Flyers star shoots 4-for-4, apologizes to ref

Updated: February 8, 2004, 12:54 AM ET
Associated Press

ST. PAUL, Minn. -- Jeremy Roenick had a perfect night, showing off his precision shooting and apologizing to a referee.

Roenick knocked out all four targets in only four shots to win the accuracy shooting event in the NHL All-Star skills competition Saturday night.

That helped lift the Eastern Conference to a 13-6 victory over the West.

Before he displayed his shooting touch, Roenick issued an on-ice apology to referee Blaine Angus, who was officiating the contest.

The Philadelphia Flyers forward threw a water bottle at Angus on Jan. 13 after a high-sticking penalty wasn't called against Buffalo. Roenick was struck in the face, but Angus said he didn't see it.

"You can't be a hard guy all the time. Sometimes, you have to suck up your pride and apologize," Roenick said.

For his earlier actions, Roenick was thrown out of the game and given a one-game suspension. He gave up $93,000 in salary but got his money's worth by saying Angus did "a terrible job."

"Obviously, it's been on my mind a lot," Roenick said. "We're one big family, and we have to act like it even if we lose control from time to time.

"It was just set up right, and I took my opportunity."

In this feel-good weekend, Roenick called over to Angus during an interview and said he was sorry.

"My apologies for the water bottle, buddy," Roenick said. "You're a good referee, and I think everybody in this place should know it."

Angus later told The Associated Press he appreciated Roenick's sentiments.

"I was very surprised. It was very nice of him to make those comments," Angus said. "It is a big family, and we're all out there to improve the sport."

Then Roenick drew more cheers by winning the accuracy shooting contest for the third time in his career and for the second straight year.

Roenick captured the event in South Florida last season by hitting the four targets in six shots. In 1999, he shared the title with Ray Bourque and Keith Tkachuk -- again hitting four in six tries.

"I finally looked like a 400-goal scorer instead of missing the net," Roenick said.

The West got off to a good start by taking both points in the puck control relay.

Martin St. Louis almost rescued a point for the East after teammate Nick Boynton lost the puck in the control relay. St. Louis started well after Shane Doan in the relay's final leg, but the small speedster from Tampa Bay nearly caught him with a lunge to the finish line.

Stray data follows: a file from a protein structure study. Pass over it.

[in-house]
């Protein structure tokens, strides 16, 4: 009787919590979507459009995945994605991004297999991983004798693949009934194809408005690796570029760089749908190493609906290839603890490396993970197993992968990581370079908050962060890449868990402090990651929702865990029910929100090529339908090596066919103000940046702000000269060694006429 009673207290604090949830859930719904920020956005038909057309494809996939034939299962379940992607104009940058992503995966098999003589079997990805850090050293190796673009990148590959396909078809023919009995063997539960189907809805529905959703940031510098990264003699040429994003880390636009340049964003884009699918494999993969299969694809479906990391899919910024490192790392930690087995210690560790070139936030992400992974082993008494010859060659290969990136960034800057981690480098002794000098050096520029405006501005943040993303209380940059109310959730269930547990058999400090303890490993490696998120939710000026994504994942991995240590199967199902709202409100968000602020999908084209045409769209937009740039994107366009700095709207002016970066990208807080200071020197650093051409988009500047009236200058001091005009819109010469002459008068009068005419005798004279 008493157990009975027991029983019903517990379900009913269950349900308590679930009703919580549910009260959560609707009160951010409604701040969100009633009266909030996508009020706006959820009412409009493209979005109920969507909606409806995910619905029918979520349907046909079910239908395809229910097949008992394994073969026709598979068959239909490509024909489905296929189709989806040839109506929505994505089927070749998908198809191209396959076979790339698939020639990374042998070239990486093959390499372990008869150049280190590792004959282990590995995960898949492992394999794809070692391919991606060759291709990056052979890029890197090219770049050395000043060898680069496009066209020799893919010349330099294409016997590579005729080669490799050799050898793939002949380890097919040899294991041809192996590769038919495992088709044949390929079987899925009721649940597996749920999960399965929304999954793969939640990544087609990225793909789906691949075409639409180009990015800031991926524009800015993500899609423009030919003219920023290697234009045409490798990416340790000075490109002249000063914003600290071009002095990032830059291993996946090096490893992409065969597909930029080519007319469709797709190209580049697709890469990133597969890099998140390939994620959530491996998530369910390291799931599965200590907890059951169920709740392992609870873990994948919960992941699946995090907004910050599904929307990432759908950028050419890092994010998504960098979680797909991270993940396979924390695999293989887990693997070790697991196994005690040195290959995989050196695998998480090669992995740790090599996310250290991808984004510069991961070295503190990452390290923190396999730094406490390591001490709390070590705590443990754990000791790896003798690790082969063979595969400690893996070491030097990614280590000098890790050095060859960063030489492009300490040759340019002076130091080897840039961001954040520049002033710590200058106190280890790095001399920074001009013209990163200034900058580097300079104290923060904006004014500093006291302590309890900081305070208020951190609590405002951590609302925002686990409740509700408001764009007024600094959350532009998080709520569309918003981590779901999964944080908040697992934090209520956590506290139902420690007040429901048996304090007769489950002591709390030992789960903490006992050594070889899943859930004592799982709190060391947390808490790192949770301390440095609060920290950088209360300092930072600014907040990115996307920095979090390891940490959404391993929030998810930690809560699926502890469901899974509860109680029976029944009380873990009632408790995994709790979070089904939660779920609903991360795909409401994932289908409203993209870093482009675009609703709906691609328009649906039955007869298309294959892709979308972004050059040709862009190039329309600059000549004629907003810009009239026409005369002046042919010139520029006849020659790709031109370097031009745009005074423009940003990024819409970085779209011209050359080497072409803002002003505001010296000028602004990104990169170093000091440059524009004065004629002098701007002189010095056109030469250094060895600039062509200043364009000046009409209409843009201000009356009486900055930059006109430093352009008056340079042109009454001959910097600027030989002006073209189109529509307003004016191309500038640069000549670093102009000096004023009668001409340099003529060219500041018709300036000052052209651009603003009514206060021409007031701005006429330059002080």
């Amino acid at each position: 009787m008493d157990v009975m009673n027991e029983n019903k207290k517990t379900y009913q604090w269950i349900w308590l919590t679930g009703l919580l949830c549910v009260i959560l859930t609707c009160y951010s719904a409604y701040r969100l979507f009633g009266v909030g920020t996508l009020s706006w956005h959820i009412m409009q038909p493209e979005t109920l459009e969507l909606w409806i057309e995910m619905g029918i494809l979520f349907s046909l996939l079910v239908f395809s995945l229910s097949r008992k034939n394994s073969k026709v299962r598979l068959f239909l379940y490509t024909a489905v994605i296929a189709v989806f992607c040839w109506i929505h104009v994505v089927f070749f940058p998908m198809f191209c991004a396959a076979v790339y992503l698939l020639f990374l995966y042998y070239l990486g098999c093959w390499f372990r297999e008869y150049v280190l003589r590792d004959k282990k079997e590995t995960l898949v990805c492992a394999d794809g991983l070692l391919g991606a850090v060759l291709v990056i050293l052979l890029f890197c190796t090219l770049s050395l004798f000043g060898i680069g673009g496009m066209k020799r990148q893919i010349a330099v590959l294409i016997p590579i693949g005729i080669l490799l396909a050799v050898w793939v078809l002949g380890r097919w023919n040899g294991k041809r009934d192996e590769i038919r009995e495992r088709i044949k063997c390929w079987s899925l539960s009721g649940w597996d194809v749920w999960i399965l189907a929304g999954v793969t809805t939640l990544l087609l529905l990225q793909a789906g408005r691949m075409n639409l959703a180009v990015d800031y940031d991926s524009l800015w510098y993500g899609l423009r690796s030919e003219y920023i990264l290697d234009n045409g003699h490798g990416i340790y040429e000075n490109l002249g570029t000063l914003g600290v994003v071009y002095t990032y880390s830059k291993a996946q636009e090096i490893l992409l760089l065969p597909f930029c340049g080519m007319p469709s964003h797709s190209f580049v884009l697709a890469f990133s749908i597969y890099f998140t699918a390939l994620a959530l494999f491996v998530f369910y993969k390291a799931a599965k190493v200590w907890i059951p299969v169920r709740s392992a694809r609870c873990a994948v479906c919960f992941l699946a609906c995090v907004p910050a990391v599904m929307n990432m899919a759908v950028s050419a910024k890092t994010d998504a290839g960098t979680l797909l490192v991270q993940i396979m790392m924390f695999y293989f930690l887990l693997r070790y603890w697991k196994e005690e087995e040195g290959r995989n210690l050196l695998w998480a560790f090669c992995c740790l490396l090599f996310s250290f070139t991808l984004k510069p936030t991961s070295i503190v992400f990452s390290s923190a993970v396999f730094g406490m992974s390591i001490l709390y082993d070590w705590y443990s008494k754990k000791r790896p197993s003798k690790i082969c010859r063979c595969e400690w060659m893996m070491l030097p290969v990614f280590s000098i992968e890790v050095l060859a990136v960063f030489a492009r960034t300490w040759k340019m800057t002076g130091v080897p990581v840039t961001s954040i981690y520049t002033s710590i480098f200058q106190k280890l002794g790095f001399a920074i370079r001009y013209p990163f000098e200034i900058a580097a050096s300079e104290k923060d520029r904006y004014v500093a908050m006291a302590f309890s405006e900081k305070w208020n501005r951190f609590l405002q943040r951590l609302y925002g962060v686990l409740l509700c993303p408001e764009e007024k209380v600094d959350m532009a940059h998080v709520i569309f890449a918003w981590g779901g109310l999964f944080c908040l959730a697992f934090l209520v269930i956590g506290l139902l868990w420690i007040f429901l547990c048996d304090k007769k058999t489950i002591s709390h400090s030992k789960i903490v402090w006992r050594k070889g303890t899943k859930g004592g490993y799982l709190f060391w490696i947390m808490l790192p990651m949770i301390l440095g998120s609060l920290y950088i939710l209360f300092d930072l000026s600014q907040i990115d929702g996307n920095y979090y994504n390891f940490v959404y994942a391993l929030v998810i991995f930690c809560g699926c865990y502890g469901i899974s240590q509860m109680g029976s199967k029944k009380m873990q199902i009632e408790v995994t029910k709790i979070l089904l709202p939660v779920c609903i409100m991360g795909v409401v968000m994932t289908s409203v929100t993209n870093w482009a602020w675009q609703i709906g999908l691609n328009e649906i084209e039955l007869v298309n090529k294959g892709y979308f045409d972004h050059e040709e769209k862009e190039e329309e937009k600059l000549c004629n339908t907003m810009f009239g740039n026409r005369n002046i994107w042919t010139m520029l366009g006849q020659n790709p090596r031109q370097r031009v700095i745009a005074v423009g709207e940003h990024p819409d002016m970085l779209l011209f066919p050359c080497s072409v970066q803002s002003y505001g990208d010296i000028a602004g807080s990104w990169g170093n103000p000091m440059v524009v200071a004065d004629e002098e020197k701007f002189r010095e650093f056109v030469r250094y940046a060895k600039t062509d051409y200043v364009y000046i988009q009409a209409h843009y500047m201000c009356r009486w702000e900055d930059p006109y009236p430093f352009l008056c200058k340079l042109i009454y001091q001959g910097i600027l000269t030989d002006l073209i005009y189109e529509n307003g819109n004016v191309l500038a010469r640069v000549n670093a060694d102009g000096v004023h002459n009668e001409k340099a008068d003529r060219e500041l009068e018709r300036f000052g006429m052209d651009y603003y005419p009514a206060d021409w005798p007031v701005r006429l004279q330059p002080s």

The Western Conference swept the event when 19-year-old Rick Nash of Columbus beat Ottawa's Daniel Alfredsson in the one-on-one race. Nash is the first teenage All-Star since 1992.

Devils interim captain Scott Niedermayer got the East on the scoreboard by flying around the rink in 13.783 seconds, winning the fastest skater event for his second time. He was tops in 1998 when he posted a time of 13.560 seconds.

The East earned a second point by recording the fastest average for its three skaters.

Niedermayer is serving as captain for Stanley Cup champion New Jersey while Scott Stevens recovers from a concussion that also kept him out of the All-Star festivities.

New York Islanders defenseman Adrian Aucoin and Montreal's Sheldon Souray kept the good times rolling for the East by firing shots that hit 102.2 mph on the radar gun. Seven-time champion Al MacInnis of St. Louis wasn't around to defend his title as he has missed most of the season with an eye injury.

"I was happy it was over because I was sweating a little bit there," Souray said.

Local favorite Dwayne Roloson of the host Minnesota Wild heard chants of "Rollie, Rollie" when he was perfect against East shooters Keith Primeau, Boynton and Glen Murray in the new "In the Zone" event, which simulates an odd-man advantage near the goal.

"It was fun," said Roloson, a first-time All-Star. "A little nervous at first. But I got moving around there and sort of forgot about everything."

Florida's Roberto Luongo was also perfect in the event, offsetting Roloson's performance.


Copyright 2004 by The Associated Press

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